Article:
Okinawa, Japan

Skaters Successful Lobbying Efforts Win New Skatepark by Staff Sgt. Jason M. Webb - Consolidated Public Affairs Office, USMC CAMP KINSER, Okinawa, Japan

Christmas came a little earlier than expected this year for skateboarders, rollerbladers and bikers here. The skatepark they have been asking base officials to build for more than a year recently opened for business. Just as skating has gained popularity in the United States, U.S. service and family members stationed on Okinawa who enjoy the sport have also been lobbying for a place to call their own. The new Extreme Skatepark was officially dedicated during a ceremony at Roberts Field here with a crowd of more than 100 anxious rollerbladers, skateboarders, bikers and parents. Skaters here have received the new park with a great deal of enthusiasm. "I love it, I don't think they understand how much we appreciate this," said Jason Roe, a two-and-a-half year veteran of skating and 10th-grader at Kubasaki High School.











      The Extreme Skatepark has been a major issue here since parents and skaters first mentioned their interest at a town hall meeting last year. Illegal skating in the streets and skating in the fire lanes around the housing towers fueled the issue. "We have a large population of children on Kinser," said Cindy McGarvie, community services coordinator, Camp Kinser Marine Corps Community Services. "The community came together to present a brief to Col. Puckett at the town hall meeting." According to Josh Kiser, an eighth-grader at Lester Middle School and skateboarder for one year, he and his friends attended all the town hall meetings and wore shirts reading "legalize skateboards" to promote and voice their view of the future skatepark.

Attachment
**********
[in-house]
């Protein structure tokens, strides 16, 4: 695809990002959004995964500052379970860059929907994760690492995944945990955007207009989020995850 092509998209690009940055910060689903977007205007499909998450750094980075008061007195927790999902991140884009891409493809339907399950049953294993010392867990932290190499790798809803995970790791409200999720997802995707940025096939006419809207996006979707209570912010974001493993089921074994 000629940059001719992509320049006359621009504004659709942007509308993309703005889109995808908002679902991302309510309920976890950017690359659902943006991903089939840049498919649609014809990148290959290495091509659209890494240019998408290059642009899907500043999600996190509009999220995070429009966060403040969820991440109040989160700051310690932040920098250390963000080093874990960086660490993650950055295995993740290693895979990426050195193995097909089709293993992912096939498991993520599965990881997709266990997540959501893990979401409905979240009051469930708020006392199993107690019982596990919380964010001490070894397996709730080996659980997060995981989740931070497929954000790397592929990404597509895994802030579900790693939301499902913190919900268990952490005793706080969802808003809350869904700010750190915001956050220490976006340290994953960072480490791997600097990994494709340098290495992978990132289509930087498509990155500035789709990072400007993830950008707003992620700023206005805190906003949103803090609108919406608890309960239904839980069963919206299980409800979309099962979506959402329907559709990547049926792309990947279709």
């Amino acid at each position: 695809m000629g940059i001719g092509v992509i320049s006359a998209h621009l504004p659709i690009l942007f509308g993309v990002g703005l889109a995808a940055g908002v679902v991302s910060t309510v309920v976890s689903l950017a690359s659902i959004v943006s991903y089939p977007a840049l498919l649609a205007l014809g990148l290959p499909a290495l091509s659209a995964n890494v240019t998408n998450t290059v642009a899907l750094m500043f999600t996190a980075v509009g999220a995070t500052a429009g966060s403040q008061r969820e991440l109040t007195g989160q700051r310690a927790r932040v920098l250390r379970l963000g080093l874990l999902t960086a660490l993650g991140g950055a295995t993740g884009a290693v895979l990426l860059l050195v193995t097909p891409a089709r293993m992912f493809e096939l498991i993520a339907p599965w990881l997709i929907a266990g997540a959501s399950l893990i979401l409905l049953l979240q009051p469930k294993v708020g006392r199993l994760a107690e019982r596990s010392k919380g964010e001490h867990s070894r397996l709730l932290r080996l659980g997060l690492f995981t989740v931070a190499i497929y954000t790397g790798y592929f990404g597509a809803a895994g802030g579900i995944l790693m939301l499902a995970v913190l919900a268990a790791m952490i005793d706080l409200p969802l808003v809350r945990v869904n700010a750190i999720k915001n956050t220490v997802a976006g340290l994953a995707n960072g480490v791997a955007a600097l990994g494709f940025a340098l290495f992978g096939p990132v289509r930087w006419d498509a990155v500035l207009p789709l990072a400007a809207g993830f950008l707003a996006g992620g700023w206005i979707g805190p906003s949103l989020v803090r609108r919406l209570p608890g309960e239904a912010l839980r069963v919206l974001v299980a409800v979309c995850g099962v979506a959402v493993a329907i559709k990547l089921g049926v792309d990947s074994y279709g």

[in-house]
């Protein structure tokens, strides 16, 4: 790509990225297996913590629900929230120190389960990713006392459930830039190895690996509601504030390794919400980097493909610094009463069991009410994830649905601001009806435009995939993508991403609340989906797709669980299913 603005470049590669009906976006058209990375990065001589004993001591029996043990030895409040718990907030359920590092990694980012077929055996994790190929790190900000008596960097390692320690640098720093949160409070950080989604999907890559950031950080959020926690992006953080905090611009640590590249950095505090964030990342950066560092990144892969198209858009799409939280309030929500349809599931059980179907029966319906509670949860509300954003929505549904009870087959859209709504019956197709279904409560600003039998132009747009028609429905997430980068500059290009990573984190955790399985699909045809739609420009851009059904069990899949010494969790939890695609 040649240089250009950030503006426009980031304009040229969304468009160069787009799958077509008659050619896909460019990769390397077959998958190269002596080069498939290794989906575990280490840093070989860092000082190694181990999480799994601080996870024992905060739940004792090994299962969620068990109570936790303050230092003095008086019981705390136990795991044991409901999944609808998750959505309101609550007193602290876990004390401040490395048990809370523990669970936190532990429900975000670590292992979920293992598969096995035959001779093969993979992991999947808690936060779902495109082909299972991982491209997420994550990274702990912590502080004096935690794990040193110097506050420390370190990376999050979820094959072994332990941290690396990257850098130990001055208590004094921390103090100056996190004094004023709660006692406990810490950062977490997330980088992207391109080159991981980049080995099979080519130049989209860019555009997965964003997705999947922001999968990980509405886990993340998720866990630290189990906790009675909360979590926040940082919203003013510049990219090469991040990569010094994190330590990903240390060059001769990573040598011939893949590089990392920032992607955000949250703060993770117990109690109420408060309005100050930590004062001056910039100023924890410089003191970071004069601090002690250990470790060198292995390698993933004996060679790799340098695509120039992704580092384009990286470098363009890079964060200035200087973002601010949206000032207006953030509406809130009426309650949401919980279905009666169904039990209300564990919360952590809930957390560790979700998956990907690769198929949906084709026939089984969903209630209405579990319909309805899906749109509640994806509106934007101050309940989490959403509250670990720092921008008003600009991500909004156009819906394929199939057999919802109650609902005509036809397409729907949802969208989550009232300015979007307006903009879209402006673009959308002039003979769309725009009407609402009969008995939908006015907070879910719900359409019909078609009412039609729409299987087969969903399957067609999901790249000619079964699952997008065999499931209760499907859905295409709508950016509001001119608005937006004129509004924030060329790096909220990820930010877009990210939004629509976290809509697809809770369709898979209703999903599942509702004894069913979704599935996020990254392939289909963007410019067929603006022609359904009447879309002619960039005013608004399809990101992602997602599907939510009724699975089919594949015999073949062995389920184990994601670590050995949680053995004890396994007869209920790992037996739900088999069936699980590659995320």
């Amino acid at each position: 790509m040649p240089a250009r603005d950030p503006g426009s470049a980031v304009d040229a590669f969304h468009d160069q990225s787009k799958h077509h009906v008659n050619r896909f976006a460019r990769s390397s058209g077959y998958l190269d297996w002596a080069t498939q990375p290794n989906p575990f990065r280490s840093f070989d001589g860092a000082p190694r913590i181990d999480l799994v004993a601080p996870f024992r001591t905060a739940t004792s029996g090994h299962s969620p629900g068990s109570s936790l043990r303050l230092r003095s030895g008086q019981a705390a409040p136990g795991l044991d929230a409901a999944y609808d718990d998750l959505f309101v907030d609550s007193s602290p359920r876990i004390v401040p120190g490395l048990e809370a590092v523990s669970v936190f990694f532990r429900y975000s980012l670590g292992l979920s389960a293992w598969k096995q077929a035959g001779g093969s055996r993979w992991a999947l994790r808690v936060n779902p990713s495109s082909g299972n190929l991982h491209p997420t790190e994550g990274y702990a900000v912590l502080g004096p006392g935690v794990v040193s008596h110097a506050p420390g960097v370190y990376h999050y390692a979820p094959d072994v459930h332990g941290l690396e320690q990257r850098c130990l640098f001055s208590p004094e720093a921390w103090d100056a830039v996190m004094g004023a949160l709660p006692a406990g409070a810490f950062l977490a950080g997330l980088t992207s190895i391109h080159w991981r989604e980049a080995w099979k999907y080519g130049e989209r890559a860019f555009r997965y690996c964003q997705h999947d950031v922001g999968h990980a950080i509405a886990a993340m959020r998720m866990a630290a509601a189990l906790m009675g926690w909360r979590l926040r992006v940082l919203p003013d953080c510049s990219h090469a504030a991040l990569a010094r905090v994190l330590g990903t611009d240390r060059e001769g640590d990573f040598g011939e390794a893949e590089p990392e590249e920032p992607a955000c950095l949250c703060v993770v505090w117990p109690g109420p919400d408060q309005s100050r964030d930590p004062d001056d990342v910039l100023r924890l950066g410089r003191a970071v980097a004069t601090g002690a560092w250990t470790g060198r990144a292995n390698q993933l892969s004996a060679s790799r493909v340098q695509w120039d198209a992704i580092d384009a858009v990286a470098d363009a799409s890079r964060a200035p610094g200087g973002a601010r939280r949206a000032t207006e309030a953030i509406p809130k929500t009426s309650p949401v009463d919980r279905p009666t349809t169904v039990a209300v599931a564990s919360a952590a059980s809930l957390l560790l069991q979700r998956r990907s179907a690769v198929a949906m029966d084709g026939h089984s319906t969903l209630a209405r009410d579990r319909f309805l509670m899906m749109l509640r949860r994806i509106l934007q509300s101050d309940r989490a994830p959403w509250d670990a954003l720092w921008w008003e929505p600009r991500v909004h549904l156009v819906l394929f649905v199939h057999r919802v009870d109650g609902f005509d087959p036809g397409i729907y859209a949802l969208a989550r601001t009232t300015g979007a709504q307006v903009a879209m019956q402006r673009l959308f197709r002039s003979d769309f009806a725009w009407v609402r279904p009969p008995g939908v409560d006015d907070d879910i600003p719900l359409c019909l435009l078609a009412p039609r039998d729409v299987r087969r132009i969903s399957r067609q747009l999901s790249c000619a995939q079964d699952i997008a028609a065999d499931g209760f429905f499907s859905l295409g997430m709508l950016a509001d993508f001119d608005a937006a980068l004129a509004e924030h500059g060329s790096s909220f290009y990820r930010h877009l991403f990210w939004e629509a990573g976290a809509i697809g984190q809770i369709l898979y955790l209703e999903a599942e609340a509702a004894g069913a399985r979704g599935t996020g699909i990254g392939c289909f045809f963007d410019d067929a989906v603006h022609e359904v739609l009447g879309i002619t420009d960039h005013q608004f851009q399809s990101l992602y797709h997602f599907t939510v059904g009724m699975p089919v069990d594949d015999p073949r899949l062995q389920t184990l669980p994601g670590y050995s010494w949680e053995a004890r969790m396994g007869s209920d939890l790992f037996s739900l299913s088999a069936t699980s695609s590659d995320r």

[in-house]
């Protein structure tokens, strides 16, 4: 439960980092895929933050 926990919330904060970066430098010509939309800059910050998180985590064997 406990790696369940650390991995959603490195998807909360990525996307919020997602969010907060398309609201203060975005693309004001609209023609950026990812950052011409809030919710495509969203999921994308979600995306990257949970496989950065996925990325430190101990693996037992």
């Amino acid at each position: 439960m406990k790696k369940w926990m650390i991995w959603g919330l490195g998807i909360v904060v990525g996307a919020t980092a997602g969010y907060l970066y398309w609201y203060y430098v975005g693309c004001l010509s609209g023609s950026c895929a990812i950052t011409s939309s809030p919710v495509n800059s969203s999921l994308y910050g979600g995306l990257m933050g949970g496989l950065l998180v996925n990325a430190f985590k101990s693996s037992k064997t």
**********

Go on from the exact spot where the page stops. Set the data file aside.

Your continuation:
With feedback from the community, the skatepark initiative was started in August 1999. After months of planning and research, two 40-foot containers arrived from Boulder, Colo., with all the makings of a skatepark. In just a few days after offloading all the pieces, elements of the park were bolted together and the Extreme Skatepark took shape. Soon after, crowds gathered while installers changed the flat, bare parking lot into a ramp island of peaks and valleys. "This is my favorite part of what we do, seeing the kids swarming around with excitement waiting for the job to be finished," said Matt Demers, a sales representative with the manufacturer of the ramps for the skatepark.
      Emotions grew from anticipation to excitement once all the pieces were put in place. A myriad of obstacles dotted the once bare parking lot. The completed task of a six-foot half-pipe, three-foot quarter-pipe, a fun box with launch ramps, grind rails, spine ramps, and a 25-foot wedge awaited the opening ceremony's skaters and BMXers. "Most people think that it's all high school-aged kids skating," said Demers. "The reality is most of the kids are from 5 to 10. We want to get the kids involved to give them a sense of ownership, and I'm happy that the military saw and filled the need for the skaters." The park is already scheduled to see future improvement in the next few months by adding a 10-foot fence around the perimeter.



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